Classes have resumed at Ontario Colleges after the 5 week faculty strike, but the student/college relationship still seems to be damaged.
Many of those who remain enrolled don’t feel that the colleges in the Province are doing enough to help students. The Christmas break has been cut short and tension seems to be increasing as the holidays approach.
Protests in the form of a walkout are planned for Friday at noon. Classrooms will empty on college campuses around Ontario and students will have their say.
Ontario Students United are the ones organizing these demonstrations. “During the strike a lot of students felt dis-empowered or disenfranchised because a lot of big decisions were being made and the student voice didn’t feel like it was at the table. There’s a lot of frustration and a lot of energy from students to want to have more of a say” said OSU co-ordinator Mohammad Aumeer.
Among the things they hope to achieve is a no strings attached $500 given to all college students still enrolled, full tuition refunds for those who choose to withdraw going forward and replacement of the College Employer Council with a model that considers student opinions equal to those of the faculty and administration. As it stands now, students can apply for $500 if they prove a financial hardship as a result of the strike. Colleges were issuing full refunds to students who decided not to continue their studies, but the December 6th deadline has passed.
Aumeer doesn’t believe that these initiatives are enough to make up for 5 weeks of lost time “No definitely not. In terms of a hardship fund you have to apply for it, also it seems like you can’t be part of the lawsuit – you can’t speak out as much. $500 might be enough for one student, but international students who pay an arm and a leg I don’t think that $500 is going to suffice. Every situation is different.” The strike affected so many students, and now they are asking for less arbitrary compensation.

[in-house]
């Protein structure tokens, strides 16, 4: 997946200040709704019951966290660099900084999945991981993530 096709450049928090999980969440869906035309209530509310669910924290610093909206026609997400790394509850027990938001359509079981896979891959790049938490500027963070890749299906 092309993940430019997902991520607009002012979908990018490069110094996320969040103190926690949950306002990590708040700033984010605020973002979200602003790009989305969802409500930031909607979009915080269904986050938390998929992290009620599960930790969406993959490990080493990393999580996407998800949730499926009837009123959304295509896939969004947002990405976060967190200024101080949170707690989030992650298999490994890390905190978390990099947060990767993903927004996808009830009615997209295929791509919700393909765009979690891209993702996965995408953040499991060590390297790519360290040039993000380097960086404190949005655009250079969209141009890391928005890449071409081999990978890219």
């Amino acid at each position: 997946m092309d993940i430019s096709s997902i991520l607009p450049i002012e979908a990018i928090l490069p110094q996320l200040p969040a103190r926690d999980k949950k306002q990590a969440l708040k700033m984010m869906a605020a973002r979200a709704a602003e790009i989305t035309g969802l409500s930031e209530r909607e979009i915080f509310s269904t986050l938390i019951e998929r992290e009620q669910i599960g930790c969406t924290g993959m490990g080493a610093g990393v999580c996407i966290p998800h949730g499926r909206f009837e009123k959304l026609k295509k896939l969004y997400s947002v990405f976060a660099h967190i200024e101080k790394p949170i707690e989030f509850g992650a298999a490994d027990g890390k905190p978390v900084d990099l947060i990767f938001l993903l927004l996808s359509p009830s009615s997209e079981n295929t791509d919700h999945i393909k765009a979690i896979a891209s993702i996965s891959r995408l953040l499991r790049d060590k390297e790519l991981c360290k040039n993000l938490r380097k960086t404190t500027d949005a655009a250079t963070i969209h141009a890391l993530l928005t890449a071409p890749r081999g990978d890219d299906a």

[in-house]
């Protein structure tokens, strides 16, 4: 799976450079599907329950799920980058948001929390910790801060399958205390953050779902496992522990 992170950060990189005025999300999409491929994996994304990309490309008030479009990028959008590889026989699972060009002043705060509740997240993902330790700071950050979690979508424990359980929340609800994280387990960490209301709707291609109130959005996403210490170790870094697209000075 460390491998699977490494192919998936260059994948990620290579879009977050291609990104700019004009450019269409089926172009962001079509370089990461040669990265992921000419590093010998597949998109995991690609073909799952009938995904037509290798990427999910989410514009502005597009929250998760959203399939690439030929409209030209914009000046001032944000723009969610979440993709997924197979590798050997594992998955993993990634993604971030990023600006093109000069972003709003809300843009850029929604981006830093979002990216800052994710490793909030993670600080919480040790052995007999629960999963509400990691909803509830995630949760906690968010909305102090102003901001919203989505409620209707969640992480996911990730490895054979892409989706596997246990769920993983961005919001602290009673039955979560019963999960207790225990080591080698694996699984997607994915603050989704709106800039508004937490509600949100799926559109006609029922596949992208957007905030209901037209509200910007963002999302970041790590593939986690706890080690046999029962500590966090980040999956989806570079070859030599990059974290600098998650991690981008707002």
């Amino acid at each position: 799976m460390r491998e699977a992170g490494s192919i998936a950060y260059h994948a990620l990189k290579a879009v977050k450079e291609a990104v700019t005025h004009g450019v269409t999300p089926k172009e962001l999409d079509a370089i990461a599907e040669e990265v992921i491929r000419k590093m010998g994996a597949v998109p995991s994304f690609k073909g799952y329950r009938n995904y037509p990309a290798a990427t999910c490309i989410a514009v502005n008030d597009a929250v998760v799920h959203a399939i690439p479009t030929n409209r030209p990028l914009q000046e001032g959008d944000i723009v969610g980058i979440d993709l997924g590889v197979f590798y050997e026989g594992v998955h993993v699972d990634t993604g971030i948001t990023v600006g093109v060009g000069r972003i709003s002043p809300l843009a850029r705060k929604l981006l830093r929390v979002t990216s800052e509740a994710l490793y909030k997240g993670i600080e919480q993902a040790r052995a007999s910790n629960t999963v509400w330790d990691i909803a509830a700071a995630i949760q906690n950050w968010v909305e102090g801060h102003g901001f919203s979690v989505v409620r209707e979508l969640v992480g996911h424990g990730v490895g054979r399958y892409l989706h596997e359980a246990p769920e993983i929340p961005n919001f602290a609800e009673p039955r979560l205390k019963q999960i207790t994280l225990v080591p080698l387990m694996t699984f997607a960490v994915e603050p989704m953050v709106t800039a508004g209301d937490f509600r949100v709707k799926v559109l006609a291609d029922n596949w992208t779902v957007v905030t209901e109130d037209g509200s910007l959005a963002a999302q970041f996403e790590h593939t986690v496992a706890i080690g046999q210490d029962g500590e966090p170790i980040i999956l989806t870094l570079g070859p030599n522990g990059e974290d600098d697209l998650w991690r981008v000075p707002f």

While Centennial College and George Brown will likely have larger numbers involved in their demonstrations, it is unknown how many students will walkout at Fanshawe College.
“Unfortunately in terms of student organizations that currently exist on the [Fanshawe] campus, the work to fight back and stand up for our rights isn’t happening as much as students would like to see on that campus” responded Aumeer in regards to what is happening on the London campus.
Fanshawe College Student Services VP Michele Beaudoin believes that students have the right to protest and should have their voices heard to ensure that all key issues are brought to light after being forced out of classes for 5 weeks.
Ontario Students United wants to reach out to Fanshawe students in the form of a town hall meeting. They want to open up the conversation as much as possible so that the college can join the student rights movement. Right now they are focused on the walkouts, but look for a town hall date to be decided before the new year.